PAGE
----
Of course, instrument manufacturers and marketers really don’t care about my problems; they thoughtlessly cast their products with colour names like “Reindeer Blue” meaning “It’s actually purpleand “Blue Metal” when they should have said “Grey metal… Er oh actually, I guess it’s just metal.

So how do we make sure that when you search for “Red Guitar” you get all the guitars in our catalogue that are visibly red, without missing stuff that a user would see as red, but a marketer decided to call “brimstone cherry”?

Some of the things in the groovily-named ‘search filtration sidebar’.

Oh, hi EasyAsk!

EasyAsk allows us to define advanced searches then link them to a single checkbox in our search results filtration sidebar.

For the “colour” checkboxes, our team defined sixteen colour keywords as advanced searches.

It took a couple of afternoons head-scratching, combing through manufacturer price lists & catalogues, and cross-referencing the Dulux colour chart (other paint brands are available), but by the end we felt pretty confident that we had accurately defined colours for the majority of the catalogue.

Here’s the advanced search that is hidden behind the checkbox for the colour “Red”.

(category path contains ‘electric guitars’ or ‘acoustic guitars’ or ‘bass guitars’ or ‘electric guitar amps’ or ‘guitar straps’ or ‘acoustic drums’ or ‘stage pianos’ or ‘home keyboards’ or ‘clearance’) AND (Product Name contains ‘red’ or ‘cherry’ or ‘crimson’ or ‘ruby’ or ‘candy’ or ‘cola’ or ‘wine’ or ‘brimstone’ or ‘merlot’ or ‘blood’ or ‘fireglo’ or ‘fireglow’ or ‘vermillion’ not ‘blue’ or ‘black’ or ‘*burst’ or ‘washed cherry’ or ‘heritage cherry’)

You’ll notice some ‘not’ keywords in there meaning anything with that word in its title won’t be shown to the user. If you’re wondering why ‘blue’ is in the not-list for ‘red’, it will be because someone has called their product ‘candy apple blue’ or ‘blood blue’ or something like that. The first part of the definition thinks ‘blood blue’ = ‘red’, then the second part said ♪ no no no ♪.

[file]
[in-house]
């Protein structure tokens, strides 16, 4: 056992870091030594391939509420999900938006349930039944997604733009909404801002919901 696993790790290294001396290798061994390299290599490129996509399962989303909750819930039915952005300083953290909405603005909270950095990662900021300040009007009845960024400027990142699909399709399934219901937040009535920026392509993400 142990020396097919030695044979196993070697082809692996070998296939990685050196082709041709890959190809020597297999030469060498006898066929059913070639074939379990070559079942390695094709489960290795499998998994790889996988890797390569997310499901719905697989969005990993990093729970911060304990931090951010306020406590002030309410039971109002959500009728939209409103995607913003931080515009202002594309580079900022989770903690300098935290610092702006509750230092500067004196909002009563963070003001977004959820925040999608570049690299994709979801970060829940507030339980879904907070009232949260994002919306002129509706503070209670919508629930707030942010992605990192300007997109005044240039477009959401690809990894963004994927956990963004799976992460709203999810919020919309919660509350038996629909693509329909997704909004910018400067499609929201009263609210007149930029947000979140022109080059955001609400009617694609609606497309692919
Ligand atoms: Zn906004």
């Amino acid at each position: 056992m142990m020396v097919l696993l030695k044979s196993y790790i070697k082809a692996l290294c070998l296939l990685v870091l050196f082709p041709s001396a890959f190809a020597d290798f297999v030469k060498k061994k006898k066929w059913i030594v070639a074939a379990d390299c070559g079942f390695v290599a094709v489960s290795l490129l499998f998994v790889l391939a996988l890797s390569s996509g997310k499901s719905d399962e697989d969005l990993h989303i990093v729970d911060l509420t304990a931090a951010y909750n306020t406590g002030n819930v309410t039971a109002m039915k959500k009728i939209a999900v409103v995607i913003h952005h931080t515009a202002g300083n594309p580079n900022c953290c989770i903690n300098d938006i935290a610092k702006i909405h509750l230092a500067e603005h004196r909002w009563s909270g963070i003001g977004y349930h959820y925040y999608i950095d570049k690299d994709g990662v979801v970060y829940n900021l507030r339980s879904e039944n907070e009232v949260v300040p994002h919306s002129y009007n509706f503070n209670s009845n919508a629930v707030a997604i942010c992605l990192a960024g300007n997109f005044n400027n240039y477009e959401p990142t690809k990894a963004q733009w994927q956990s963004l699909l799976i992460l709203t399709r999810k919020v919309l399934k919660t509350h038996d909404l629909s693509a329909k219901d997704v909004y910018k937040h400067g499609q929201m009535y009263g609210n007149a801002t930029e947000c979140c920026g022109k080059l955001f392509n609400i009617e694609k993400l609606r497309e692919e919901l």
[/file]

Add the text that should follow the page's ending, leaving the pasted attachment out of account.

Amy Winehouse joke there.

Oh and just for fun, it gets a bit more complicated when it comes to defining “Natural” as a colour, but it’s still perfectly do-able!

Basically, when it comes to acoustic guitars, we might not put “in Natural” into the product names, but if it has a colour finish, we would say “in Black”. Therefore anything that doesn’t fall into any specific colour definition is almost certainly “natural”.

And Finally… Search FAST

You might be able to see that a complex search like the one above for “Natural” would take a while to compute.

It is really important that users get search results fast. We know this from Jakob Nielsen research which is as old as web team member, Ben Greener.

Hi Ben. You’re younger than everyone and you never forget to remind us.

One of the clever things about EasyAsk is that it doesn’t do that complex search for “Natural” on the fly. Instead it builds an index of definitions and computes the search results at build time. At runtime it only has to query the results associated with the single-word pre-definition.

Or in other words: “Natural” maps to “Product IDs: 123, 234, 345” etc.

This makes EasyAsk crazy fast. When a user ticks the box for “natural”, his or her web browser sends a request from wherever in the world it is to EasyAsk in America. Typically within less than 50ms, EasyAsk has sent back a list of ID numbers, which the Andertons website turns into product tiles.

Any slowdown here is almost always the network conditions, or the Andertons server’s ability process the data. If it were a relay race, EasyAsk would be Usain Bolt, and Andertons would be, well… me... I’m a terrible sprinter.

Coming up next month: Search Laboratory!

So that concludes a brief look at the technology behind finding the perfect guitar on Andertons’ website! However when it comes to search there is much more that we are doing behind the scenes to optimise your experience.

On our site, someone clicks a filter to narrow down their search once every 3.5 seconds

…and, on average, users click ten subsequent refinement criteria when they are looking at a search results or category page. Users really want to get to that perfect product, fast — so we need to make sure we give them all the help we can.

How do we make sure we’re helping you and not hindering you as you narrow down your search? I’ll tell you next time!

Read part 2 now here: Search Laboratory, Rock ‘n’ Roll Lab Rats

Do you have any suggestions to improve our search engine? Want more from Behind the Scenes at Andertons? We’d love to hear from you in the comments.

Andertons Music Co. Is a UK based, rock ’n’ roll music instrument retailer which has served the community for over 50 years. The brand is known by musicians worldwide, with videos by Chappers & The Captain reaching nearly half a million YouTube subscribers.

About the AuthorAndrew Chart heads up the E-Commerce technical team at Andertons. He expertly avoids any and all box-ticking activities at work, and has frequently been compared to Harry Potter, both for his 'dark-hair-and-glasses' aesthetic, and his safety research work in the field of "magic finger-swiping to send physical objects flying everywhere".